Mastering Present Perfect Tense

Mastering Present Perfect Tense
Mastering Present Perfect Tense

Mastering the present perfect tense is quite necessary while writing fiction as it allows connecting the past with the present, which is necessary for various plots in a story. It also enhances the clarity and flow of the story, letting the writer express and communicate complex plot elements. Here are a few tips on how to ace this particular tense.

1. Understanding:

The first step in learning is understanding the basics. To master the present perfect tense, you need to understand the basic structure (has/have + past principle of the verb) and how this can be implemented in your story.

The present perfect tense is used for plots where the past actions of a character are affecting the present plot, when the plot requires an unspecified time in the past or when a particular duration is to be written.

The use of present perfect tense can be seen in Kazuo Ishiguro’s novel “Never Let Me Go”: “Over the years, we’ve grown closer and closer. We’ve shared so much, [we’ve] experienced so many things together, and through it all, we’ve remained the best of friends. Now, looking back, I realize how much these moments have shaped who we’ve become. We’ve had our ups and downs, but we’ve always managed to find our way back to each other.”

2. Practice:

To learn a topic or a skill, you must practice it regularly. Setting up a daily routine, which includes practising grammar, particularly “present perfect tense”, can help you improve your understanding of present perfect tense easily.

You can start by learning to write single sentences, moving further with writing small paragraphs, and then a micro plot. This step-by-step practice can help you improve faster. While this might seem irrelevant, practice makes you familiar with the tense, decreasing your chances of making mistakes and improving your storytelling skills.

3. Reading and listening:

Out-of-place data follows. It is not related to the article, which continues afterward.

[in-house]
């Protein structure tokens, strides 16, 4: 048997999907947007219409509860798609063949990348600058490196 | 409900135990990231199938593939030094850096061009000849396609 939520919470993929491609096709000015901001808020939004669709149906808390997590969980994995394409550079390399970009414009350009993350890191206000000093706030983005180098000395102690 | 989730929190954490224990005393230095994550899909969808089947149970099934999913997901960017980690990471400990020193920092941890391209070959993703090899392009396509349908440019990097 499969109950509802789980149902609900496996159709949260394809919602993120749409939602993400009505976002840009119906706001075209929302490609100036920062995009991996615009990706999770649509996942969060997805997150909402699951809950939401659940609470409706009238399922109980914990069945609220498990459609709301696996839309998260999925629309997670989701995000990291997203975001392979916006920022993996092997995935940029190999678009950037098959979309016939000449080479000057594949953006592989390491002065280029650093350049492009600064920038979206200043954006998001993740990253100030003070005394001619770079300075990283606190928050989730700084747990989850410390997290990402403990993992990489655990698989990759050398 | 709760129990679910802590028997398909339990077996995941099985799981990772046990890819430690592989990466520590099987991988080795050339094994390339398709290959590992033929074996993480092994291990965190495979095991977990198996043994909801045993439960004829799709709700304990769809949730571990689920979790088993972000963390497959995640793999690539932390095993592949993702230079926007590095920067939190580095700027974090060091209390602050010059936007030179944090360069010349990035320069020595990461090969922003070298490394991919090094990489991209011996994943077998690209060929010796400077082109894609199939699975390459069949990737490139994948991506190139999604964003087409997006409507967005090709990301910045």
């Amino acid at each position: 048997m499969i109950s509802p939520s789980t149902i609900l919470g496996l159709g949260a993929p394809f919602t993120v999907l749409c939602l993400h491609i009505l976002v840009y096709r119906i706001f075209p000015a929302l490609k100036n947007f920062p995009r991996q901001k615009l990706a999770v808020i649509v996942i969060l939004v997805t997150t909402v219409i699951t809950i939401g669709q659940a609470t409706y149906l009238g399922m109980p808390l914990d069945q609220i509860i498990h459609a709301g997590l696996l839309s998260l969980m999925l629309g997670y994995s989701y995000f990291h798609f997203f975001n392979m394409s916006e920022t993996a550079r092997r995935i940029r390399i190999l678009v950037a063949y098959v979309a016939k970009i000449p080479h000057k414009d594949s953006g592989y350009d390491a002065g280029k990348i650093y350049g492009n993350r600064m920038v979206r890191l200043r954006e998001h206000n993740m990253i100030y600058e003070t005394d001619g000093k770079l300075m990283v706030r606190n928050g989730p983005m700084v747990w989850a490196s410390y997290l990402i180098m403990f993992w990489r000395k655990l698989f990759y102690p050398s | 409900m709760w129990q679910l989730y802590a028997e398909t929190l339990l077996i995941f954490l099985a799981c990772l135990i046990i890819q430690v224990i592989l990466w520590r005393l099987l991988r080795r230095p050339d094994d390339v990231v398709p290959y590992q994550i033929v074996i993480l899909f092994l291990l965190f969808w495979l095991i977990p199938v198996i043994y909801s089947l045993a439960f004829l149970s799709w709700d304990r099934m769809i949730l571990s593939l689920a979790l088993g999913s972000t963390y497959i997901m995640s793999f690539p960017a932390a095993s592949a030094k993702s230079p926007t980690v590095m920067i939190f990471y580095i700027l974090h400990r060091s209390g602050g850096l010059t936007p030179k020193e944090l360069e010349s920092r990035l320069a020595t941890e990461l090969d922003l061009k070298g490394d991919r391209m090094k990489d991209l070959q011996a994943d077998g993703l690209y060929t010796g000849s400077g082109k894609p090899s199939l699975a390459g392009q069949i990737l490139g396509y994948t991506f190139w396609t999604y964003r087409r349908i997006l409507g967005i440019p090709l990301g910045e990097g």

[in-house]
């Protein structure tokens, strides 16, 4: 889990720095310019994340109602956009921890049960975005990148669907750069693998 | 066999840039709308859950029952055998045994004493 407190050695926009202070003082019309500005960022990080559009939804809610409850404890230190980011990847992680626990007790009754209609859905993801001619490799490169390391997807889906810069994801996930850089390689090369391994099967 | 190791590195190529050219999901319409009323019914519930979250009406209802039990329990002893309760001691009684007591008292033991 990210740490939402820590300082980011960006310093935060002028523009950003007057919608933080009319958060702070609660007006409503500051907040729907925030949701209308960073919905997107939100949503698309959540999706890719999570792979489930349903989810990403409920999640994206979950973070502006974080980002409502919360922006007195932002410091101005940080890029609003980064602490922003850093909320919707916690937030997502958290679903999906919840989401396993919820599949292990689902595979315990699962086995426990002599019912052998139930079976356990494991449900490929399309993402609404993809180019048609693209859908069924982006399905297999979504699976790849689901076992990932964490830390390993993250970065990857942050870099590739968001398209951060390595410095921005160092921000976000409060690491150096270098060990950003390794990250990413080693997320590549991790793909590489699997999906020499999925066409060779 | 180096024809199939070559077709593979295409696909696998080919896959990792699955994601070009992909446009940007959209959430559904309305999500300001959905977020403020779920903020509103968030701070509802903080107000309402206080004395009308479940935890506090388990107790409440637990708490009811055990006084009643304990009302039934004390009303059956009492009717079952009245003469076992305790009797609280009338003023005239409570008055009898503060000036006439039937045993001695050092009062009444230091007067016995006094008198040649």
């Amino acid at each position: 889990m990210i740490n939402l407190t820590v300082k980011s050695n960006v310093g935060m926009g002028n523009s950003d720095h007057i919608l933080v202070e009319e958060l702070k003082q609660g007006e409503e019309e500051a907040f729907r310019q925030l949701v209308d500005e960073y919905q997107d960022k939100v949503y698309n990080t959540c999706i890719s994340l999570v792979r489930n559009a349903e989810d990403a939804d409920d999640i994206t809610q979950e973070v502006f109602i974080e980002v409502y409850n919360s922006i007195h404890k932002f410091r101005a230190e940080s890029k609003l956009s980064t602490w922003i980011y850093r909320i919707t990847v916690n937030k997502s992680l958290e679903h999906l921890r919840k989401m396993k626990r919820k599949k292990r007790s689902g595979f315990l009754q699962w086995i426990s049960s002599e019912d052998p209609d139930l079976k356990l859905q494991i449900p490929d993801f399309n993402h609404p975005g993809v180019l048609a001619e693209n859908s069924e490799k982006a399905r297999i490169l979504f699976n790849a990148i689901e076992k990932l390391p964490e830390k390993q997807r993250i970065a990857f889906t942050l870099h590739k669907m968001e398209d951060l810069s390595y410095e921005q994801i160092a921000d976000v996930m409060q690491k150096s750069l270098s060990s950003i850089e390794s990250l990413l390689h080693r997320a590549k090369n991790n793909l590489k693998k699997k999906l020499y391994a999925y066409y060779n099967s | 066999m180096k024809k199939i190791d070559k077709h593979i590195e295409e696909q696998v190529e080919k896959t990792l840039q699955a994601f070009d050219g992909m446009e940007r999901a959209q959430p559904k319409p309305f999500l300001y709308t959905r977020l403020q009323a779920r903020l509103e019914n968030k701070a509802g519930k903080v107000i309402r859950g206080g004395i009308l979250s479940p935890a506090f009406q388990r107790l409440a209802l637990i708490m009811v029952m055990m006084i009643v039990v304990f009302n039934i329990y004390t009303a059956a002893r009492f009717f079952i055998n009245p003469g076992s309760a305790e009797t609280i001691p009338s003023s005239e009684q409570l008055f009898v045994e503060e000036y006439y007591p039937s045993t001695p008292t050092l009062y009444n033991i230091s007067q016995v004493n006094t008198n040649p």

While practising helps you reduce mistakes, reading helps you extend your knowledge about the usage of the tense. You can read books, news articles, and blogs and listen to podcasts and speeches to increase your knowledge. This can also be done by watching shows and movies to get an idea of how a perfectly framed sentence sounds. This will help you present your plots in a better way.

4. Collocations:

In the present perfect tense, it is common to see collocations. Collocations are a pair or groups of words that are usually used together. Using them correctly can help you convey plots more precisely, increase sentence clarity and fluency, and make your writing idiomatic, ultimately engaging the reader.

While collocations can be used in any sentence, you need to learn to use them accurately.

Some examples can be seen in Agatha Christie’s “Murder on the Orient Express”: “Poirot has carefully observed the passengers and has gathered the clues. He has pieced together the puzzle and has arrived at the truth. The mystery has been solved through his keen insight and meticulous investigation.”

5. Feedback:

You can improve with practice, but to check your progress, you need an outside perspective. So, to see your improvement, mistakes, and weaknesses you need feedback from someone. For this, you need a person to review your writing. You can ask a friend, beta reader, or editor for feedback on a small piece of content. This will not only help you improve but also help you counter your weak points.

Here’s an extract from Ian McEwan’s “Enduring Love” to understand the use of present perfect tense: “I’ve seen things and done things, and they’re with me always. They have shaped me, ** [they’ve] made** me into who I am, and I can’t escape them.”

It’s important to learn the present perfect tense as it can help writers animate their stories and make their creations feel more real and memorable. It builds bridges and connections between the actions of the past and the present and adds a lot of depth, layers, and context to the story.

Happy Writing!!